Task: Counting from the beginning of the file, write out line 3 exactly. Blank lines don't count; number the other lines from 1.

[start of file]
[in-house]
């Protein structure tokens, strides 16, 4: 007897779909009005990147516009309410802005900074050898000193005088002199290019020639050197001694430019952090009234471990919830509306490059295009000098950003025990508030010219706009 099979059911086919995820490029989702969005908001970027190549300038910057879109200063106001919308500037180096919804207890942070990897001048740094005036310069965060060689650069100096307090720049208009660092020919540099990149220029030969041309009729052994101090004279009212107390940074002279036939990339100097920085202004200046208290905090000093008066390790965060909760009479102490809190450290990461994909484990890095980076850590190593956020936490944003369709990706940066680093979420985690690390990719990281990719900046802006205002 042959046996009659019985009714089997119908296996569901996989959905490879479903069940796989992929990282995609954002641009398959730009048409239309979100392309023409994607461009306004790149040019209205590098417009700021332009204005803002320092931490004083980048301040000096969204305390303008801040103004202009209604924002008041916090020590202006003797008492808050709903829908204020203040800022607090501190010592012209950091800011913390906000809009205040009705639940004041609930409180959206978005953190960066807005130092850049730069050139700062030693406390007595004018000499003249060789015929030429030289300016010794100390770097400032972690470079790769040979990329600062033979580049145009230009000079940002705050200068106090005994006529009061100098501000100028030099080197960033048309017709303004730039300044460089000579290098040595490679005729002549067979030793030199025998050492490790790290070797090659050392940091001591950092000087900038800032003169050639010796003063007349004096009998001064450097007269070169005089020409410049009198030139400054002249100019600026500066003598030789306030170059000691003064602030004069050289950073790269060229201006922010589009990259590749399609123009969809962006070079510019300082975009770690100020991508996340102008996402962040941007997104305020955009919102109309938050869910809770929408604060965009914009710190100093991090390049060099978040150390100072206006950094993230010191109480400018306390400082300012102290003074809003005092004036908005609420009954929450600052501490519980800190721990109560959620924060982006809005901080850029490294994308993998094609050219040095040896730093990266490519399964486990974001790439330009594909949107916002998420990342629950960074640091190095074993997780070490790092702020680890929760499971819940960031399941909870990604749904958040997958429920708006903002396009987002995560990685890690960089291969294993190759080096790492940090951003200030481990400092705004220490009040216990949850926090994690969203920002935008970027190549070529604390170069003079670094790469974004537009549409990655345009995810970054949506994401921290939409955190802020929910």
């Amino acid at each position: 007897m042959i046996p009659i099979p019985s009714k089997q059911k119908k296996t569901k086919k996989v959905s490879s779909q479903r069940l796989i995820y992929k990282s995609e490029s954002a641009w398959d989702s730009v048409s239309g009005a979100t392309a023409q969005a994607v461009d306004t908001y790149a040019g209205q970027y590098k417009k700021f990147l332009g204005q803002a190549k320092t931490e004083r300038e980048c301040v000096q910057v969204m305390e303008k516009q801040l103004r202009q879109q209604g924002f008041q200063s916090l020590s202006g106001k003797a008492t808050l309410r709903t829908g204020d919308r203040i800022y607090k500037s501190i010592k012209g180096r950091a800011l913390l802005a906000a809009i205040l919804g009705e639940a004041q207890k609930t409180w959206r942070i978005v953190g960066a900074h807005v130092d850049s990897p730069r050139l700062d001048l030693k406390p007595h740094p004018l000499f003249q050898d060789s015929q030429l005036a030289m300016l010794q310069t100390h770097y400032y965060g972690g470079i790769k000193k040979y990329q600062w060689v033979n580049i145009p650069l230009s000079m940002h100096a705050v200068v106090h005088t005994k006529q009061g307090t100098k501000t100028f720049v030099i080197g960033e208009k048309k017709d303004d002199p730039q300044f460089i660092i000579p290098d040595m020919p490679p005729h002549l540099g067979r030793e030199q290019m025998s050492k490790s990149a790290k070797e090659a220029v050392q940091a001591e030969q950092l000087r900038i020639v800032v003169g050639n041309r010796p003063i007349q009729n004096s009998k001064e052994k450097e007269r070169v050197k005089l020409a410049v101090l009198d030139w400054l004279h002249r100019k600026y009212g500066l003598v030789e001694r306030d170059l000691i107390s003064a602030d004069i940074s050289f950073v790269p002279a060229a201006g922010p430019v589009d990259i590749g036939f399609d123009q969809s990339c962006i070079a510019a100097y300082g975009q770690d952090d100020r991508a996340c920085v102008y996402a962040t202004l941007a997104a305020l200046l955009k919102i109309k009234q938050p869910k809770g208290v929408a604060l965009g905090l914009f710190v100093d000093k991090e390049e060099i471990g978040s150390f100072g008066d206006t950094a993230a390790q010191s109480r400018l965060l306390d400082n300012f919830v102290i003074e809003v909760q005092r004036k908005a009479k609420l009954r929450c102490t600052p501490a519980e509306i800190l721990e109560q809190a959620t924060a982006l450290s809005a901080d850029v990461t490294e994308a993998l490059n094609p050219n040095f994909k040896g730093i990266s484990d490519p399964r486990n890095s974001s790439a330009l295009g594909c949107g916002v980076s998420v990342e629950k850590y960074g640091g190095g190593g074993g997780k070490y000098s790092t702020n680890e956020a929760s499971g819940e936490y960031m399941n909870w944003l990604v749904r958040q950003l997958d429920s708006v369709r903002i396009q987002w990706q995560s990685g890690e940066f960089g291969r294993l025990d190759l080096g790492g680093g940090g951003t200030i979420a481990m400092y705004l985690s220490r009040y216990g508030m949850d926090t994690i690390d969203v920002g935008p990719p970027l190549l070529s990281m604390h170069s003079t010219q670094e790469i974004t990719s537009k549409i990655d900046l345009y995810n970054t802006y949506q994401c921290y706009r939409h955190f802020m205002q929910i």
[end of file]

């Amino acid at each position: 007897m042959i046996p009659i099979p019985s009714k089997q059911k119908k296996t569901k086919k996989v959905s490879s779909q479903r069940l796989i995820y992929k990282s995609e490029s954002a641009w398959d989702s730009v048409s239309g009005a979100t392309a023409q969005a994607v461009d306004t908001y790149a040019g209205q970027y590098k417009k700021f990147l332009g204005q803002a190549k320092t931490e004083r300038e980048c301040v000096q910057v969204m305390e303008k516009q801040l103004r202009q879109q209604g924002f008041q200063s916090l020590s202006g106001k003797a008492t808050l309410r709903t829908g204020d919308r203040i800022y607090k500037s501190i010592k012209g180096r950091a800011l913390l802005a906000a809009i205040l919804g009705e639940a004041q207890k609930t409180w959206r942070i978005v953190g960066a900074h807005v130092d850049s990897p730069r050139l700062d001048l030693k406390p007595h740094p004018l000499f003249q050898d060789s015929q030429l005036a030289m300016l010794q310069t100390h770097y400032y965060g972690g470079i790769k000193k040979y990329q600062w060689v033979n580049i145009p650069l230009s000079m940002h100096a705050v200068v106090h005088t005994k006529q009061g307090t100098k501000t100028f720049v030099i080197g960033e208009k048309k017709d303004d002199p730039q300044f460089i660092i000579p290098d040595m020919p490679p005729h002549l540099g067979r030793e030199q290019m025998s050492k490790s990149a790290k070797e090659a220029v050392q940091a001591e030969q950092l000087r900038i020639v800032v003169g050639n041309r010796p003063i007349q009729n004096s009998k001064e052994k450097e007269r070169v050197k005089l020409a410049v101090l009198d030139w400054l004279h002249r100019k600026y009212g500066l003598v030789e001694r306030d170059l000691i107390s003064a602030d004069i940074s050289f950073v790269p002279a060229a201006g922010p430019v589009d990259i590749g036939f399609d123009q969809s990339c962006i070079a510019a100097y300082g975009q770690d952090d100020r991508a996340c920085v102008y996402a962040t202004l941007a997104a305020l200046l955009k919102i109309k009234q938050p869910k809770g208290v929408a604060l965009g905090l914009f710190v100093d000093k991090e390049e060099i471990g978040s150390f100072g008066d206006t950094a993230a390790q010191s109480r400018l965060l306390d400082n300012f919830v102290i003074e809003v909760q005092r004036k908005a009479k609420l009954r929450c102490t600052p501490a519980e509306i800190l721990e109560q809190a959620t924060a982006l450290s809005a901080d850029v990461t490294e994308a993998l490059n094609p050219n040095f994909k040896g730093i990266s484990d490519p399964r486990n890095s974001s790439a330009l295009g594909c949107g916002v980076s998420v990342e629950k850590y960074g640091g190095g190593g074993g997780k070490y000098s790092t702020n680890e956020a929760s499971g819940e936490y960031m399941n909870w944003l990604v749904r958040q950003l997958d429920s708006v369709r903002i396009q987002w990706q995560s990685g890690e940066f960089g291969r294993l025990d190759l080096g790492g680093g940090g951003t200030i979420a481990m400092y705004l985690s220490r009040y216990g508030m949850d926090t994690i690390d969203v920002g935008p990719p970027l190549l070529s990281m604390h170069s003079t010219q670094e790469i974004t990719s537009k549409i990655d900046l345009y995810n970054t802006y949506q994401c921290y706009r939409h955190f802020m205002q929910i």